Environmental Information Regulations 2004 (EIR)
Environmental Information Regulations 2004
The Environmental Information Regulations were updated in 2004 to ensure that they fell in line with the Freedom of Information Act 2000. Environmental Information is exempt from the Freedom of Information Act 2000 and must be released or withheld under these regulations.
What is Environmental Information?
‘Environmental Information’ covers information on:
•The state of the environment: such as air, water, soil, land, flora and fauna and diversity including information on genetically modified organism
•Emissions and discharges: such as noise, energy, radiation, waste and other such substances
•Measures and activities: such as policies, plans and agreements, reports, cost benefit and economic analyses
•The state of human health and safety: including contamination of the food chain
•Cultural sites and built structures: as they may be affected by environmental factors
Who can request information and from which bodies?
The Regulations allow anyone to request environmental information. They can make the request to public authorities and those bodies carrying out a public function e.g. NHS hospitals, councils and privatised utility companies.
How can the request be made?
A request can be made verbally or by e-mail: or post: Communications, Level 4 West Outpatients, Norfolk and Norwich University Hospital, Colney Lane, Norwich, NR4 7UY.
When can the requester expect a reply?
A request must usually be answered within 20 working days of receipt of the request; however, this may be extended to 40 working days if the request is complex.
If we receive a request that is not specific enough, we will contact the requester as soon as possible to try to determine exactly what information they would like.
What format will the reply be in?
As with the Freedom of Information Act, when making a request, the requester may state a preference as to the form/format in which they would like the information to be provided.
How do we ‘list’ what is available?
Information which is routinely publicly available can be found within our Freedom of Information Act Publication Scheme.
There are exemptions under the Regulations. These include where release of the information would adversely affect national security or commercial interests. However, the regulations require the application of a public interest test for all exemptions.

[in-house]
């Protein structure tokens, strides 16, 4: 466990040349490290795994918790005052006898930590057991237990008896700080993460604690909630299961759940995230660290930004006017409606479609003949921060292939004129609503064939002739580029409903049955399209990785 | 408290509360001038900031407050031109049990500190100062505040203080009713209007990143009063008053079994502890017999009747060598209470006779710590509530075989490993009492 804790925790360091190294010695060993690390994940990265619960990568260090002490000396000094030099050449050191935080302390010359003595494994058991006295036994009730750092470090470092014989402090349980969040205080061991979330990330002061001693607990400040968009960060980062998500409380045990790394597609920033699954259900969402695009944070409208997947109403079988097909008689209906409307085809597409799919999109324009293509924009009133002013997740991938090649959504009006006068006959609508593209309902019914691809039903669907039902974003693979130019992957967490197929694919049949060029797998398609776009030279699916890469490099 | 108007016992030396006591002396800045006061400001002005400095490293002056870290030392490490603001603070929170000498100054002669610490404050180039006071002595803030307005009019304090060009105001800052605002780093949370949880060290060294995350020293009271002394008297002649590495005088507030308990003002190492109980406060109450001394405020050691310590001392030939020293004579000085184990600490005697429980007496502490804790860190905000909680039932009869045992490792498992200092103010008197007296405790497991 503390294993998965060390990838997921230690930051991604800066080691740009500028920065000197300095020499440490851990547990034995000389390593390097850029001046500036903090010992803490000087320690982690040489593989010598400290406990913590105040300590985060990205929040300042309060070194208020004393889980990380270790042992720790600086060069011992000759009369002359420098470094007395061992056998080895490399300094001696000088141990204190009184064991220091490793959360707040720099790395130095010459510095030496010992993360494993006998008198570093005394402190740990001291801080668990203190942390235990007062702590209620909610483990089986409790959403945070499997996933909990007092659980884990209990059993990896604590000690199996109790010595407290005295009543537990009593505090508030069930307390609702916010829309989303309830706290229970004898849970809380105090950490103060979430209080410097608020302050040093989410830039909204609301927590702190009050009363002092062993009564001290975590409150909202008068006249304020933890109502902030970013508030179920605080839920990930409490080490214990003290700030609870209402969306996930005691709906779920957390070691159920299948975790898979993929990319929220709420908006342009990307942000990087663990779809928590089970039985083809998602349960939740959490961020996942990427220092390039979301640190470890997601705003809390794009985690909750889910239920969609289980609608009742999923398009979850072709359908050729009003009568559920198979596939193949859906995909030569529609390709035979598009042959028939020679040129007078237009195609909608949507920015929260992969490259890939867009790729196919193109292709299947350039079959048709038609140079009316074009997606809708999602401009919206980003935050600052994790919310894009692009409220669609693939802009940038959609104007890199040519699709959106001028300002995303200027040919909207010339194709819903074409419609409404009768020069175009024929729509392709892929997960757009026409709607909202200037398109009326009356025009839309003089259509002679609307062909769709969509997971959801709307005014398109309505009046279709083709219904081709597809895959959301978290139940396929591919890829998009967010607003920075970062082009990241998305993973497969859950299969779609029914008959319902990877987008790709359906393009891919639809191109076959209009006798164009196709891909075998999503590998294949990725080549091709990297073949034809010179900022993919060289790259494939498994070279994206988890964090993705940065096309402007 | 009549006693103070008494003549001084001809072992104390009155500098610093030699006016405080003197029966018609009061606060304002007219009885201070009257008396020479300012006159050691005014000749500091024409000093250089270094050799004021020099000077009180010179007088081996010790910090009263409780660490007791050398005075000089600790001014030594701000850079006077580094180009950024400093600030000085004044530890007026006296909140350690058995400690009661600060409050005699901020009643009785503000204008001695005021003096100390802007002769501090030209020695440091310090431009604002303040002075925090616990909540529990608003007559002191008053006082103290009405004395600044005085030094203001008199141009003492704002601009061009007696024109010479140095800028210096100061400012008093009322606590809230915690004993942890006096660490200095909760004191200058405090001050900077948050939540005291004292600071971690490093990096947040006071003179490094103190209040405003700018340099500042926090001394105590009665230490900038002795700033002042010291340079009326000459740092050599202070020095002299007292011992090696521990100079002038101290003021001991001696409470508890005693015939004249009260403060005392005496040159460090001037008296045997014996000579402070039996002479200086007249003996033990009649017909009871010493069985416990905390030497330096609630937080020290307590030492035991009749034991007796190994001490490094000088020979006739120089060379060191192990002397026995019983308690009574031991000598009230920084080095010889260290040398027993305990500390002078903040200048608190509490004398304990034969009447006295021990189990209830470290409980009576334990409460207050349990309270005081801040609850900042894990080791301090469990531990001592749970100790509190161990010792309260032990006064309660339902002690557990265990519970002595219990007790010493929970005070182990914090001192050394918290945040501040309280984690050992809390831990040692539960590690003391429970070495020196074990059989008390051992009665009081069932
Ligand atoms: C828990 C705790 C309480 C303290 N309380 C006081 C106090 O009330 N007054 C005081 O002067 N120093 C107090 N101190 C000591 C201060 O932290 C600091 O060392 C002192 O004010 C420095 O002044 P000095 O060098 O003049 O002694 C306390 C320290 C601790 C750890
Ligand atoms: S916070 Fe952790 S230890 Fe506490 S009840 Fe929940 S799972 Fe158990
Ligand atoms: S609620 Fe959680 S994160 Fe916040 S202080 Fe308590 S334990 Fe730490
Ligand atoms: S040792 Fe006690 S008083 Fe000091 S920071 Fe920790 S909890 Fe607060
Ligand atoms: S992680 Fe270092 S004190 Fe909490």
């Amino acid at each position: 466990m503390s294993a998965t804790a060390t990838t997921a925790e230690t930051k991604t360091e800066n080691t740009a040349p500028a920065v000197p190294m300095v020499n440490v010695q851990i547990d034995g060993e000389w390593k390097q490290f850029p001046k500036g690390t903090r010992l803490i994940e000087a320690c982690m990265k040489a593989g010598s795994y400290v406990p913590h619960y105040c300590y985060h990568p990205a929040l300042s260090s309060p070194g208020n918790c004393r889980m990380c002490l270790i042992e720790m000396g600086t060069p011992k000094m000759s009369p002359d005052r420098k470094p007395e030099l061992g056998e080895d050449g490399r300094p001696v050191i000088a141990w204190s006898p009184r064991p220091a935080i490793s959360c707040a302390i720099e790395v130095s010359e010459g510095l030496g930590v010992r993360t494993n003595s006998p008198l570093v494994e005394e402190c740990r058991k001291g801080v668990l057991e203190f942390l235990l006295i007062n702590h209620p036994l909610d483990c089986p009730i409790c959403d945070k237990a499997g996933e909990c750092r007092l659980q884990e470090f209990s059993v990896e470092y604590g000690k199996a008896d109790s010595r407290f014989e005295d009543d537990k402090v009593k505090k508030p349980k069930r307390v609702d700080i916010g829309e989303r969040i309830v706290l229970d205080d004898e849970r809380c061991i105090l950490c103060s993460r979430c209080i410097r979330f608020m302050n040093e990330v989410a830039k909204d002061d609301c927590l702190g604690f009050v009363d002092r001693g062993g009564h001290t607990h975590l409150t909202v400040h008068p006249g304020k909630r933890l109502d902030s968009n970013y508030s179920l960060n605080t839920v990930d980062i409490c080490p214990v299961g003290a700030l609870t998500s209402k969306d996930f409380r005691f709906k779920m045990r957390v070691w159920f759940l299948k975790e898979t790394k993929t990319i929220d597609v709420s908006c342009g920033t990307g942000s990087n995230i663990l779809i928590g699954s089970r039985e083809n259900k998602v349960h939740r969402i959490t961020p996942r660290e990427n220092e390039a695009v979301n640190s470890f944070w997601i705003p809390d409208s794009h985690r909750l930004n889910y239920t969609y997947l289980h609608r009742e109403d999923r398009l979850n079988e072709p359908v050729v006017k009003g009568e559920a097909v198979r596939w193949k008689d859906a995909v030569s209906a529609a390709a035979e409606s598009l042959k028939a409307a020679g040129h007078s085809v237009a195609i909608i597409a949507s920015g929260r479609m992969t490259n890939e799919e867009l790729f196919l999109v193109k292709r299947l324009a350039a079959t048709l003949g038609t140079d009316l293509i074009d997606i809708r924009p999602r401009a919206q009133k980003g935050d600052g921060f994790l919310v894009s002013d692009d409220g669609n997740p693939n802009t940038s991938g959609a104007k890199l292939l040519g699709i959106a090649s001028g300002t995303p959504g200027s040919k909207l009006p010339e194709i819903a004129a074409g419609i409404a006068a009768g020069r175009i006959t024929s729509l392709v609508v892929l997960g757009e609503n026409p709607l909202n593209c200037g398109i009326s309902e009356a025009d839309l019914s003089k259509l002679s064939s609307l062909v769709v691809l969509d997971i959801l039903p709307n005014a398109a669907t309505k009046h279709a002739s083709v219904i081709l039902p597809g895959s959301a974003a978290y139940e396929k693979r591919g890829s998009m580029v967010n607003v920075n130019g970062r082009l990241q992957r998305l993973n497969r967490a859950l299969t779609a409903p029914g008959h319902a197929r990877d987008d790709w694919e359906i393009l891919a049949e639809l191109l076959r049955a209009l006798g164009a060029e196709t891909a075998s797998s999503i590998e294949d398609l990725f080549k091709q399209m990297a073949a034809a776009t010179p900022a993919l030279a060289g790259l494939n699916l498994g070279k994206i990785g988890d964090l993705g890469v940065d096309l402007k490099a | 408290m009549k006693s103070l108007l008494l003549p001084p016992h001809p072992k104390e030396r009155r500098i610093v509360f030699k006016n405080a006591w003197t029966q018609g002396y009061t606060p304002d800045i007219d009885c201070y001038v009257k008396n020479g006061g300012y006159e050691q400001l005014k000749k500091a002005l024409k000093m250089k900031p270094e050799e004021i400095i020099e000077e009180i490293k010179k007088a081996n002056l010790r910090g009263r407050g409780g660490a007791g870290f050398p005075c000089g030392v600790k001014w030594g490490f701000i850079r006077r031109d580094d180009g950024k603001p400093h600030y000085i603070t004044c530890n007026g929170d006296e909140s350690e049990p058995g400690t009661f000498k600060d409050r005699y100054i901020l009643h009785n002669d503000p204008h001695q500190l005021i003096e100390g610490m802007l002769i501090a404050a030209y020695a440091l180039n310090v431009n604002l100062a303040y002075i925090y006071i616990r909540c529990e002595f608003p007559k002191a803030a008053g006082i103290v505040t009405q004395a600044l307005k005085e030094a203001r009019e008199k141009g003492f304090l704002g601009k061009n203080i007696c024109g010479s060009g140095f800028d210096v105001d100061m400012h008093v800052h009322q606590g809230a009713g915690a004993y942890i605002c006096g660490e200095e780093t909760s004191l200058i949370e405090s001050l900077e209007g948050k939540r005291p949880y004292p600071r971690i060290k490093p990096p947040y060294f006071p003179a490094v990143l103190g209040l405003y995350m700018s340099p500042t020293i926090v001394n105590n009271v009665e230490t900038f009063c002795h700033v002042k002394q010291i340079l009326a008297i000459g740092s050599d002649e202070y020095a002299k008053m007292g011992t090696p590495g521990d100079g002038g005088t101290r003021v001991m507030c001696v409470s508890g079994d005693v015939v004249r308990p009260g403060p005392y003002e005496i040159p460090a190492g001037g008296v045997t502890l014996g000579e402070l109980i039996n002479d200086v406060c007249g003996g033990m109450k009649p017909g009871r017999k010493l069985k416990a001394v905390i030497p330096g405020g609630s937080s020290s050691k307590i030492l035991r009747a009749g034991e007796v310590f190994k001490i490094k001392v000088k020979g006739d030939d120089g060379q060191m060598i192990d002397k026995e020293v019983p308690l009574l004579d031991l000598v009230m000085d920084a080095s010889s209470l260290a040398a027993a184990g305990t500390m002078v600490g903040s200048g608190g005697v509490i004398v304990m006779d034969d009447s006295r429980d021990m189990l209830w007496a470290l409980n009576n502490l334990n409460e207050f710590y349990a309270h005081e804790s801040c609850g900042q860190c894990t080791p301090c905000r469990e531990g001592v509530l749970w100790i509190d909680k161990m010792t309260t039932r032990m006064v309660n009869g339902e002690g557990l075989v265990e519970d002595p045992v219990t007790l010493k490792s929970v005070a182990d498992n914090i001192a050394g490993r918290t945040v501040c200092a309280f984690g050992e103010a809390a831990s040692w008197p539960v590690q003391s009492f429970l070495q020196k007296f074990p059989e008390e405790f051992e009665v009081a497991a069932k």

Unlike the Freedom of Information Act, there is an exemption to disclosure where disclosure would adversely affect the interests of a third party who was not legally obliged to provide information to the Trust, which the Trust would not otherwise be legally entitled to disclose and the third party has not consented to such disclosure.
There are also exemptions that are not covered under the Freedom of Information Act such as exemptions to disclosure in respect of internal communications and where disclosure would adversely affect intellectual property rights or the protection of the environment.
If we refuse to disclose all or part of the information requested, we must state in writing what exemption the information falls under, and justify its decision that the exemption should be applied.
Applicants will have the right to appeal the decision, initially to the Trust itself then, if they remain dissatisfied, to the Information Commissioner.
If you are not happy with the reply what must you do?
Under the Regulations, an applicant has only 40 working days to make written representations to the Trust from the date you believe we have failed to deal with a request.
We must respond to the complaint within 40 working days.
Can we charge for the supply of information?
In a similar manner to the Freedom of Information Act 2000, the EIR allow for charges to be applied for the supply of information; however, such charges still await ratification by the legislature.